There’s always a green salad with dinner in our house, usually the crunchier the better. If I told you how many hearts of romaine we go through in a week, you’d be unsettled.
You are here
By Katie Workman The Associated Press
Wheat berries are great little nuggets ‚Äî a whole grain, containing the germ, endosperm and bran. They have a nice dose of fiber and protein, as well as the B vitamins and several minerals.
I know some readers of this column grill year-round. Some of you because you live in temperate climates, where winter just means putting on a light jacket to throw some burgers on, and some of you because you are die-hard grilling machines, who would chisel the ice off your charcoal briquettes to light a fire outdoors.
This lemon sauce is such a simple way to dress up roasted asparagus, the pinup vegetable of spring ... or any simply cooked asparagus for that matter, such as grilled, steamed or sauteed. In fact, this sauce is also a quick and easy way to dress up pretty much any plainly cooked vegetable, from potatoes to green beans to broccoli.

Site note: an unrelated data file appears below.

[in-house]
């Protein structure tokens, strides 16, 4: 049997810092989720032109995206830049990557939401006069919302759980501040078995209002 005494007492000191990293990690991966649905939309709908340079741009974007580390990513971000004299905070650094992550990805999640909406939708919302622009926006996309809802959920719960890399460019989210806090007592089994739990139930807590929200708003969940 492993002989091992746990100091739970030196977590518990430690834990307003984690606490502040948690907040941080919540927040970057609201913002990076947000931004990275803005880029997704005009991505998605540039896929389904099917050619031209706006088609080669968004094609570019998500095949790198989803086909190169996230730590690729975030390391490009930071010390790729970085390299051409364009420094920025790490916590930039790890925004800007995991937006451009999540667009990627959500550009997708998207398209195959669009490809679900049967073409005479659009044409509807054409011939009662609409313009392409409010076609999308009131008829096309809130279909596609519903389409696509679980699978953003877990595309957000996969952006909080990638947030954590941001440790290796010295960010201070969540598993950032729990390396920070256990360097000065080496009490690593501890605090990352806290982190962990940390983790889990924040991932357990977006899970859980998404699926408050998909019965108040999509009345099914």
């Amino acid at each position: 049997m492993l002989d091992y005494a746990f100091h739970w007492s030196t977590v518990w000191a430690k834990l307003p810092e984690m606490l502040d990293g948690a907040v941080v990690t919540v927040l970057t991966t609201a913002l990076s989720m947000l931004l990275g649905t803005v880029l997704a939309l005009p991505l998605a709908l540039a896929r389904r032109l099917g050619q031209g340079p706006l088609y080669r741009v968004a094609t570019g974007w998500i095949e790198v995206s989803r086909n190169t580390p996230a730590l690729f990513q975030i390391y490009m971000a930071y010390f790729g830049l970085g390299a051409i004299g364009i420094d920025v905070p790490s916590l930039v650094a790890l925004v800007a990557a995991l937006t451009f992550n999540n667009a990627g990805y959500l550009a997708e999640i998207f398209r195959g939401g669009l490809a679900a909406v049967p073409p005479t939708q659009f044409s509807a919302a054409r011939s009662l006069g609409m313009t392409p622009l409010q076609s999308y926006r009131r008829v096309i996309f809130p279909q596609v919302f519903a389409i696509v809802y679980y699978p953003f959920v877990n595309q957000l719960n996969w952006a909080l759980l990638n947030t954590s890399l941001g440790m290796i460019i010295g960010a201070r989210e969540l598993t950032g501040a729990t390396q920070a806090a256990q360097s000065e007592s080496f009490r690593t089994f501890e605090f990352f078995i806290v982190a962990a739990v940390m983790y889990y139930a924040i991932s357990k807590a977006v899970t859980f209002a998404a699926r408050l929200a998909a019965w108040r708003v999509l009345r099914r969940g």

As Mother Nature nudges spring along, it’s time to dream of the fresh, light meals that go hand in hand with this time of year.
How about a bright, rich pink piece of salmon perched atop a bed of polenta, piled with a mound of roasted cherry tomatoes, collapsed into their own sweetness? Well, all right then, we’re on the same page.
If you haven’t had the chance to try burrata, I would be honoured if this recipe became the first occasion. Burrata is a semisoft, white Italian cheese made from mozzarella and cream. It is like the silkiest, creamiest fresh mozzarella, with a rich molten cream filling as a bonus.
Passover comes in the spring, but there is often still a chill in the evening air as families and friends gather in their homes for Seder dinners. A richly flavoured and warming meal is still very welcome at this time of year.
Quite often, I think a simple Greek salad is perfect as is, no adornments needed. But you may notice that in many eateries, from diners to higher-end restaurants, you often get a choice of added protein, usually chicken, shrimp or steak. And it’s true, that extra protein does make a salad feel more like a fully rounded meal.
This is a good, old-fashioned showstopper of an entree, the kind of dish where you should not pretend to be bashful ‚Äî “What, this old thing? I just threw it together from stuff in the fridge” ‚Äî but rather take your accolades with modesty and grace.
Question: Why does sophisticated food always have to be complicated? Answer: Trick question; it doesn’t.